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We'll Have To Find A New Room For The Maid: A Victorian House Remodel In Petoskey, Vol. 5

May the roof above us never fall in
And may we good companions beneath it never fall out.
Irish Blessing


As I write, as the rain pours down in buckets and the wind blows branches from the trees, as the dark sky gets darker (it is past bedtime for the grown-ups, even), there are people at our house with tarps and strips of plastic, frantically trying to make wet concrete dry. There is no roof over their heads. There are no doors on the structure that intends to be a garage someday. There are only walls and a partial second story floor from which to - what? Hang ponchos? String umbrellas? Curse, I think, and wish for a roof, and for psychic powers, at least where the weather is concerned.

In dry daylight, the garage isn't a quicksand nightmare. Instead, it's a behemoth construction akin to an Amish barn, with barely manageable entries for certain minivans and a dozen steps to travel down to the house, with two children and grocery bags and diaper bags and backpacks and, eventually, the new baby in his or her infant car seat.

It has, obviously, been designed by a man.


Now, in his defense, I don't think there was much choice about it. It's not as if we could travel through the underground tunnels and park deftly in back of our mudroom door. (Next summer, ask your friendly pedicab driver to tell you about Petoskey's underground tunnels and then wonder with us about whether or not the hollow spots in our basement are filled with moonshine.)


While the kind people in our garage surely have spent the evening thinking nice thoughts about the homeowners, Trevor has been doing this:


Which is the playroom, and which turned out a bit darker than we'd expected. Anyway, it'll be lovely filled with kid stuff, and I can't wait to start pulling their toys out of storage and setting up the room.


He also started doing this:


Which can only be our 4-year-old's purple room (or, as Trevor calls it, "Unicorn Moonlight").


There are other things drying on this rainy night, mercifully indoors:


And there are things that dried before the brush even left their surface during this windy, windy day:


While fresh paint inside added a bit of the kids' character and the blue outside brought out some of the house's charm (not to mention the floors... The floors!), the kids and I tried preserving its history by hunting for a usable skeleton key. The doors inside are all designed for a skeleton key, and I recently saw a plate full of them at Then and Now Antique & Consignment House. The wonderfully kind ladies there, who always say nice things about our project and who are selling the beautiful old windows from the house, let us borrow the entire bunch and we had fun guessing which key would fit the locks.


Three did, so now we have a way to get our kids out (or keep our kids out) of the bedrooms. The exterior doors will all have new locks soon enough, so we won't be dangling these beauties from our fobs.


********


Now that the floors are nearly done, the kitchen cabinets will be set this weekend and the countertops templated. The wallpaper will be hung next week and the rest of the interior will be painted. Lighting will go up once the ceilings are dry and plumbing fixtures will be installed. A final coat will go over the floors and... we move in! (Is it possible that moving seems like small potatoes after this remodel?)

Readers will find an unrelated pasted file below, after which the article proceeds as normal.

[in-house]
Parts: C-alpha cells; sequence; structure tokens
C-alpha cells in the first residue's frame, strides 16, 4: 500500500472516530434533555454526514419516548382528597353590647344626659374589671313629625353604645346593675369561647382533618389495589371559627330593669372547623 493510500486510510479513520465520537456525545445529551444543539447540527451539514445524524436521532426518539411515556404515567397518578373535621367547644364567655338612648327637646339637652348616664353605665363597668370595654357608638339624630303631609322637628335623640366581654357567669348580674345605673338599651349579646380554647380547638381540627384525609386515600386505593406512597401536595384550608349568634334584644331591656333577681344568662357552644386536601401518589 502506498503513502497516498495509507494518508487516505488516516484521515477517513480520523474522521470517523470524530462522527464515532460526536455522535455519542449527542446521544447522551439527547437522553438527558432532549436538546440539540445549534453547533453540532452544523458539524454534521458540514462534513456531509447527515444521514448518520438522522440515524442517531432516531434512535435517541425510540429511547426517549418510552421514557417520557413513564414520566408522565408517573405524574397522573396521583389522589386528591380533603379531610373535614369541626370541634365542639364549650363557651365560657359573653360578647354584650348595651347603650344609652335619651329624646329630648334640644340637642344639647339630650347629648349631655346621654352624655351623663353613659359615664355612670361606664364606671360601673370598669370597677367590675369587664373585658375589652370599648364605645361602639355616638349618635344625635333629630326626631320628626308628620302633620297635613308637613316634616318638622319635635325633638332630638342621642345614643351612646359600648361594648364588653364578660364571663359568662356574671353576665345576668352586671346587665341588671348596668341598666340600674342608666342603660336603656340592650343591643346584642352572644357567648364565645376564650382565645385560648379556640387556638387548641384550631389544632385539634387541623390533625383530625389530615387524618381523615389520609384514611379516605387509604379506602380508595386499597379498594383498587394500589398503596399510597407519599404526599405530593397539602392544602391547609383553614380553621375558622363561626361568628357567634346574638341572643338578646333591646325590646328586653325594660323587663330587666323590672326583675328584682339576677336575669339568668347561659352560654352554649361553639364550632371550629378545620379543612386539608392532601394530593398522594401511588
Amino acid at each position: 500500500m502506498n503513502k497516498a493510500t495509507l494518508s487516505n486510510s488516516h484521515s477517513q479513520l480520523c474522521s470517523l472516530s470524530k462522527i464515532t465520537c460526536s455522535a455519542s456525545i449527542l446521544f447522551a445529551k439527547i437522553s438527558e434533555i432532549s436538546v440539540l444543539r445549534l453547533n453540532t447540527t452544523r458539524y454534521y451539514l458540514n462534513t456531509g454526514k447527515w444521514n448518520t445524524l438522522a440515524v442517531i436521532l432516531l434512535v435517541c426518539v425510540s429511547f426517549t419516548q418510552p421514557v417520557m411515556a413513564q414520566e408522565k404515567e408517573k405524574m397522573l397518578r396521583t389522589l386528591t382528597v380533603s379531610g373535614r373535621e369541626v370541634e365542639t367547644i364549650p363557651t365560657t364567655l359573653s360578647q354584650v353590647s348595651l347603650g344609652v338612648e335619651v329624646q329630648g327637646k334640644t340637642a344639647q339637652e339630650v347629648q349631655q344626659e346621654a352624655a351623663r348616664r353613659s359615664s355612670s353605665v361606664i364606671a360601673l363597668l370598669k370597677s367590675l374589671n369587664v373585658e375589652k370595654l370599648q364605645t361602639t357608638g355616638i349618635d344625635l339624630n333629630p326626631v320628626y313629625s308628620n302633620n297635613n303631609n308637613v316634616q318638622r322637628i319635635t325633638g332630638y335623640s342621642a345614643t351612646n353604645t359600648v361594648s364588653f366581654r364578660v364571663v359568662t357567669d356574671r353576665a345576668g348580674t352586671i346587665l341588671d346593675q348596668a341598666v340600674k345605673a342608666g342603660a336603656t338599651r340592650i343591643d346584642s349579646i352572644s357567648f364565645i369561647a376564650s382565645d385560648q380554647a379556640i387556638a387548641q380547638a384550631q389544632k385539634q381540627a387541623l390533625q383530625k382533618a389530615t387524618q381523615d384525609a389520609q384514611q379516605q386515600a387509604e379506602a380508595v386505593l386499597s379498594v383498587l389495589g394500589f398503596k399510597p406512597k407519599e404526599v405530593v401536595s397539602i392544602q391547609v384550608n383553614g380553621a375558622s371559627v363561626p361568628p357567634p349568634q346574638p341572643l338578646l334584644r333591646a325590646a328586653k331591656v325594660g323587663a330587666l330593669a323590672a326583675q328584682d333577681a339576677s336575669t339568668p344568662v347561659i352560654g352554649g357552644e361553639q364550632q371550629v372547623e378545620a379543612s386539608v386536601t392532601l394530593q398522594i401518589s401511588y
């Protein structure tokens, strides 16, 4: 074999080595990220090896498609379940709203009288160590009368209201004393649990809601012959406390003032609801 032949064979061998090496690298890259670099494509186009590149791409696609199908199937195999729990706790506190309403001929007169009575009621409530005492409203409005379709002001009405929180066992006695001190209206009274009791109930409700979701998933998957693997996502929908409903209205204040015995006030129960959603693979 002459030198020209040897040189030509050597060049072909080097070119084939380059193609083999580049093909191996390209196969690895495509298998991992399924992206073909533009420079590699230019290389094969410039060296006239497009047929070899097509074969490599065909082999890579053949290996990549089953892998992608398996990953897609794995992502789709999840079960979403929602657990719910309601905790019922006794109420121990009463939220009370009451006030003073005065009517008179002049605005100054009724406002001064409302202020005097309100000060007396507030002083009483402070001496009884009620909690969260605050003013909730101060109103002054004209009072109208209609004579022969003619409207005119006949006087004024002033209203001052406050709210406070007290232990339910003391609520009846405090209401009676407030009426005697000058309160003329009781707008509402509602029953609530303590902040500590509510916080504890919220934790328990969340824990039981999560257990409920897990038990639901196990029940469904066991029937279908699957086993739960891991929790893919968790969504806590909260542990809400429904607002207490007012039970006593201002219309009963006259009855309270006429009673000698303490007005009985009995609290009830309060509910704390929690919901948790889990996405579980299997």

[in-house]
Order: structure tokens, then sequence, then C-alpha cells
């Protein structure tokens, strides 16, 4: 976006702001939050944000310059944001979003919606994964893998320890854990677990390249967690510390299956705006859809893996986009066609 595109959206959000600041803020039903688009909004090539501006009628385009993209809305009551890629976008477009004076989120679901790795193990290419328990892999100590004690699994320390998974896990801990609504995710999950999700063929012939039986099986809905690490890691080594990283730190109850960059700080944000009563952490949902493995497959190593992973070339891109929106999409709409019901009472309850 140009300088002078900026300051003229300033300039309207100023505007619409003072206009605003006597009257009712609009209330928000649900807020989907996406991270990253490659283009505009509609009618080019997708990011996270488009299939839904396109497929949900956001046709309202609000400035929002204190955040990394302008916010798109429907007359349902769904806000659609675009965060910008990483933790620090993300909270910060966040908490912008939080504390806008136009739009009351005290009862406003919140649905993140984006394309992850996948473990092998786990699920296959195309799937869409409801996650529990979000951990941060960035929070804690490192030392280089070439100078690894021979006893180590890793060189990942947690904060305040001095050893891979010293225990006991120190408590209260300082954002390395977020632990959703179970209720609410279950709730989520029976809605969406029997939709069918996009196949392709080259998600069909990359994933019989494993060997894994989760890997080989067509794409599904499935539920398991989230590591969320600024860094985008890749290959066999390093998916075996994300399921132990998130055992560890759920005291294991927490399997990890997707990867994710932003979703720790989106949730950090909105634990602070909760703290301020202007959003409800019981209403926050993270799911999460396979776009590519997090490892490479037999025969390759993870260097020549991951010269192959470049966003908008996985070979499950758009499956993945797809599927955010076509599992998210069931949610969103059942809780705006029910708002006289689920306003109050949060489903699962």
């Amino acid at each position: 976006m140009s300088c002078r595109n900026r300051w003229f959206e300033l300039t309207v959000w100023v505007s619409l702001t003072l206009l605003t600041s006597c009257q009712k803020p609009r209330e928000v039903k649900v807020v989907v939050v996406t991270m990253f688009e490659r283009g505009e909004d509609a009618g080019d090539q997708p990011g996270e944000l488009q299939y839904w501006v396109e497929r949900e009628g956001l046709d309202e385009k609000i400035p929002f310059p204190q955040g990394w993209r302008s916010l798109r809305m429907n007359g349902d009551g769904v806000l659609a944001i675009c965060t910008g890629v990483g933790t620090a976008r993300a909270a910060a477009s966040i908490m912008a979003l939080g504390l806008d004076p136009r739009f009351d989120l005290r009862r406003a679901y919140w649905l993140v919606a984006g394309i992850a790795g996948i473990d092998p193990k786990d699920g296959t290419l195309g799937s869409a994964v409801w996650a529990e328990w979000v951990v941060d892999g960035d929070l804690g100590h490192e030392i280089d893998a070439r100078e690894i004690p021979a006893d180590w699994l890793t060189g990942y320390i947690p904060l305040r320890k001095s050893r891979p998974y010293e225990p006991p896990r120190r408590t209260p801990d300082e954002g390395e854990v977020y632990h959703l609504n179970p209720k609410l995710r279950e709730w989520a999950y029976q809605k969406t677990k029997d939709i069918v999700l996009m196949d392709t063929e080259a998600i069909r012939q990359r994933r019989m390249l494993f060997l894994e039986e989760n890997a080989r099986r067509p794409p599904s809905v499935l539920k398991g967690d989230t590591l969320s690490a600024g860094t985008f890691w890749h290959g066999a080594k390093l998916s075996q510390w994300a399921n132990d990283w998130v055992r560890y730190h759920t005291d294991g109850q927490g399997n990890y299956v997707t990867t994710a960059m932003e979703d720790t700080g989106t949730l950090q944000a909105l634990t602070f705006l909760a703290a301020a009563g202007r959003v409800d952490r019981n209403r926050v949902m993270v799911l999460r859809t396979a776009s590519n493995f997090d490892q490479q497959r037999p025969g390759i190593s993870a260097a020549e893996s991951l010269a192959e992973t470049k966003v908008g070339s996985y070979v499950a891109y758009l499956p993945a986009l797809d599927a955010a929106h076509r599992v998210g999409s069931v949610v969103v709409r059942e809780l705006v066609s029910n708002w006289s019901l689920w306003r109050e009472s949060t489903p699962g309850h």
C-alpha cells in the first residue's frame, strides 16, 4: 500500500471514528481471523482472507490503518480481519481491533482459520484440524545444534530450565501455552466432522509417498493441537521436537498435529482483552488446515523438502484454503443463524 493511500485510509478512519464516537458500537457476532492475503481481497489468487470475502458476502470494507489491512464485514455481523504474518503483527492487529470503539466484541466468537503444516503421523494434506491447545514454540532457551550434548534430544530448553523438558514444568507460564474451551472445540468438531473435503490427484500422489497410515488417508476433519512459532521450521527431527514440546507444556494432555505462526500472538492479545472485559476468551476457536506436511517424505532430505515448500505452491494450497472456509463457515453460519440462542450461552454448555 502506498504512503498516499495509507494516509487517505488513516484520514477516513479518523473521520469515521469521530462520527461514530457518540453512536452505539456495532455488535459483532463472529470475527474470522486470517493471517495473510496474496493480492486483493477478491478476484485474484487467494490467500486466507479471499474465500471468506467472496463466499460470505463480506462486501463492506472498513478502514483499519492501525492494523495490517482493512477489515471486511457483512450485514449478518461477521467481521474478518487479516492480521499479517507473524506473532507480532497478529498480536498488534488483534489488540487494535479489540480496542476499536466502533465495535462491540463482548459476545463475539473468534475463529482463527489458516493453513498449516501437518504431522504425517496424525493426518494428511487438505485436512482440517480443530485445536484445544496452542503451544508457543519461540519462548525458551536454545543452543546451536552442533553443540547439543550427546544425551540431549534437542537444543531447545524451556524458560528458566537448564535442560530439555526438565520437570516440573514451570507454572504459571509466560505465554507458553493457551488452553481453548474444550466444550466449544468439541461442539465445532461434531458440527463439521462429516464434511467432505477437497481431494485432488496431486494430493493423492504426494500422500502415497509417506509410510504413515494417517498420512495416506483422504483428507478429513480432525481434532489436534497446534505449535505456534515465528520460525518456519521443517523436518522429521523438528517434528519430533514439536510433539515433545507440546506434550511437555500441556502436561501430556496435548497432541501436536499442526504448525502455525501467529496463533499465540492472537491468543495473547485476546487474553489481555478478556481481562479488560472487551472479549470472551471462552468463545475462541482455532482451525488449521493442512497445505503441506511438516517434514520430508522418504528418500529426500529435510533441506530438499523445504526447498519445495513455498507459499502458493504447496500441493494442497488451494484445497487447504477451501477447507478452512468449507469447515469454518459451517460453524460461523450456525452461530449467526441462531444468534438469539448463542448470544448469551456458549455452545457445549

And while things are moving along, we've had a few challenges in the past week or so. The backsplash - that lovely penny round tile - has been changed, as the stock was a tiny bit too lean and it would have been over our budget to order another sheet. Our budget, in fact, has gone over budget, which is disheartening but happens, we know. We've moved the painters indoors and we'll finish the exterior painting ourselves this spring, as the weather (and that sticky budget) wasn't quite cooperating. And way, way back when we dreamed up our kitchen with the fabulous Dawn Whyte at Designs By Dawn, we envisioned smooth, white carrera marble countertops atop our pale green cabinets. We were warned that they'd be delicate, and the shiny surface must have distracted me right out of practicality. So when Trevor brought home a sample, we tested a few drops of balsamic vinegar, red wine and jam on top. The stains had us choosing a pale gray/white granite instead, and we hope it works just as well, though I have to admit that we're having a hard time giving up that patisserie concept.


We plan to host my family for Thanksgiving, and today I bought four new tapers for our candlesticks that have been in storage for more than a year. In less than a month, we'll be lighting them with thanks for this amazing home, and for the people who truly cared about our project, enough to spend windy, rainy nights watching over it.

Views: 104

Tags: Builders, Cement, Doublestein, Floors, Garage, House, Keys, Kitchen, Locks, Paint, More…Petoskey, Remodel, Victorian

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Comment by Elizabeth Edwards on December 10, 2010 at 3:50pm
Comment by Trish Petrat on November 12, 2010 at 9:13am
Dear Lisa - I just stumbled upon your blog entry via the MyNorth home page. Thank you for posting photos of your work and sharing your humor and insight. I enjoyed reading this and look forward to seeing how things turn out. My husband and I are avid "This Old House" fans, (the original and best home-improvement show), so we really love seeing this sort of project. Keep up the good work and take care - Trish

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